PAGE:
Explore Tuscany: Pitigliano

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Looking for one of those postcard perfect towns you see on calendars and postcards? After visiting, I seriously wouldn’t be surprised if most of those idyllic pictures were taken here. Pitigliano, is a small town made of volcanic tuff (tufo in Italian) located in the far south of Tuscany. Nestled in the area known as the Maremma, a still rather sleepy part of Toscana, it’s about a three-hour drive from Florence, and about two hours from Siena.

The Etruscans originally inhabited this picture perfect city, but little is know of that original settlement, even if some ruins remain. Instead, Pitigliano’s first dated history is from 1061. For hundreds of years after this date it was a frontier town, straddling the line between the Duchy of Tuscany and the Papal States of Rome. During this period, it also became a safe haven to the Jewish population that had to flee Rome during the Counter Reformation. For that reason, Pitigliano is also known as “little Jerusalem” due to a large historical Jewish population.

If you’re interested in visiting, be warned that there is no quick direct route. You’ll make your way down winding country roads and spend a decent part of the journey far from the highway. If that doesn’t scare you off, you’re in for a treat. Once you’ve arrived, parking is available outside the city center and the whole town can easily be walked and browsed in a few hours.

What to see:

Pitigliano is full of interesting history. Not only can you walk among some truly amazing Etruscan ruins, but you can enjoy the rich influence the Jewish population had on the city by visiting the historic synagogue and ghetto.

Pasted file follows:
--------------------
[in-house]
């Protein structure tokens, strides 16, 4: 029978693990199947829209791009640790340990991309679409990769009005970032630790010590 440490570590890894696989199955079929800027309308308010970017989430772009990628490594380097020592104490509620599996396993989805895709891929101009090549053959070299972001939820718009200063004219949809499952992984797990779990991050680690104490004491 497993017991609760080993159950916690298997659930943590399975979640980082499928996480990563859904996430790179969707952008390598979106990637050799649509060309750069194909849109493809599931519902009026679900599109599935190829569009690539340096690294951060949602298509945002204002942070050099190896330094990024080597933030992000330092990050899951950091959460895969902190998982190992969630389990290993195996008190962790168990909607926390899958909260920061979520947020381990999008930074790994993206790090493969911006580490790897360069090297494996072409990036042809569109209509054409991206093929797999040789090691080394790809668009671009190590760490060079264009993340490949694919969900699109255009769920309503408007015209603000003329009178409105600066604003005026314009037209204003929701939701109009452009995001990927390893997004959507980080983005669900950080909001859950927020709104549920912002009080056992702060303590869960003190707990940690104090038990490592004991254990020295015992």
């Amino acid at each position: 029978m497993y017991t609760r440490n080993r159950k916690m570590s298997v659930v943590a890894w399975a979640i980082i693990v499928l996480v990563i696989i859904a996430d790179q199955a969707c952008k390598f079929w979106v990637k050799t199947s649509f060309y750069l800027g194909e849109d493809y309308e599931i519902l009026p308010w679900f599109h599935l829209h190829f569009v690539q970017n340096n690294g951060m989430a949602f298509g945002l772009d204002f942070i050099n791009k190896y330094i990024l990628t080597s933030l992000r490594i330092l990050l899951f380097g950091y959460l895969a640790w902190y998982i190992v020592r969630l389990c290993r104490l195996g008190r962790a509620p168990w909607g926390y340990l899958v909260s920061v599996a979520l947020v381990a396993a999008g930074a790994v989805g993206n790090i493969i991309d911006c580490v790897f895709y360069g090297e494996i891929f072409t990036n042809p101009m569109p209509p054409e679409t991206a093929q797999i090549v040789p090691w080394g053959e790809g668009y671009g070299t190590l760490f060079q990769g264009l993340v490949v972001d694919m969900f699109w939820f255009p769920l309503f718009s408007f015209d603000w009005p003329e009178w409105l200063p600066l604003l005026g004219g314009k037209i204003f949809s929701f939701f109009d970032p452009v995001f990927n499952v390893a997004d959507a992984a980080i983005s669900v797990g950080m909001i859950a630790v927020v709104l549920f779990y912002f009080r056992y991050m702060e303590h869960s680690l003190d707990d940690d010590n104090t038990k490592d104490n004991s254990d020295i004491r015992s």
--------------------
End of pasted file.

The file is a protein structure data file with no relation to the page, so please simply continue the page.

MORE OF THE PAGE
Also don’t miss the Medicean aqueduct that was built in the 16th century to bring water up to Pitigliano from a nearby stream.

What to eat and drink:

The town’s Hebraic history also left it’s mark on the food. Try the delicious “sfratto” a pastry made with a filling of nuts, candied oranage peels, and spices. My favorite I tried came from the historical bakery Forno del Ghetto (Via Zuccarelli 167). Bonus: Francesca, the baker, knows everything you could want to know about Pitigliano or it’s history. Definitely stay and chat, she loves to share her knowledge!

Sfratto delizioso…Loved this sweet treat!

Also, since Pitigliano is in the Maremma, wild boar is abundant. Try it in pasta sauce (look for a primo with the word: cinghiale), dried as a salame or even as a kind of slow roasted stew (cinghiale in umido), which is so perfect for a chilly night.

To wash it all down, don’t miss the bianco di Pitigliano. This is a DOC wine produced just in this specific part of Tuscany. It was also one of the first ever wines in Italy to receive a DOC or DOCG label and the bright sunshine in this region helps to create a crisp and floral white, absolutely worth trying.


I highly recommend taking in the view of nearby Sorano from the Fortezza Orsini. Just a 15 minute drive from Pitligliano, you can park at the Fortezza then walk to the embankment of the fort, climb up the metal steps, and enjoy the marvelous scenery below.

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